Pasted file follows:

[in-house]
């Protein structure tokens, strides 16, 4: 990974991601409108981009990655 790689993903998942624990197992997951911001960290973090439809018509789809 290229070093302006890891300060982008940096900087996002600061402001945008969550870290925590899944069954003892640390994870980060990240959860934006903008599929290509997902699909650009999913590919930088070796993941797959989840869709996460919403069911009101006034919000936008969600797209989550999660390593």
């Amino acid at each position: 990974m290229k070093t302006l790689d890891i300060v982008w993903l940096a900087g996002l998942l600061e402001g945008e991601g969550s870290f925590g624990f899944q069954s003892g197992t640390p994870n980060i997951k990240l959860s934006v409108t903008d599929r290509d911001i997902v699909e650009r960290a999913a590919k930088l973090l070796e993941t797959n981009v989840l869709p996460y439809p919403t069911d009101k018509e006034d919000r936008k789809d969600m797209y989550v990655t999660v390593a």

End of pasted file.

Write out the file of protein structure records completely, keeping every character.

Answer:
[in-house]
């Protein structure tokens, strides 16, 4: 990974991601409108981009990655 790689993903998942624990197992997951911001960290973090439809018509789809 290229070093302006890891300060982008940096900087996002600061402001945008969550870290925590899944069954003892640390994870980060990240959860934006903008599929290509997902699909650009999913590919930088070796993941797959989840869709996460919403069911009101006034919000936008969600797209989550999660390593």
């Amino acid at each position: 990974m290229k070093t302006l790689d890891i300060v982008w993903l940096a900087g996002l998942l600061e402001g945008e991601g969550s870290f925590g624990f899944q069954s003892g197992t640390p994870n980060i997951k990240l959860s934006v409108t903008d599929r290509d911001i997902v699909e650009r960290a999913a590919k930088l973090l070796e993941t797959n981009v989840l869709p996460y439809p919403t069911d009101k018509e006034d919000r936008k789809d969600m797209y989550v990655t999660v390593a």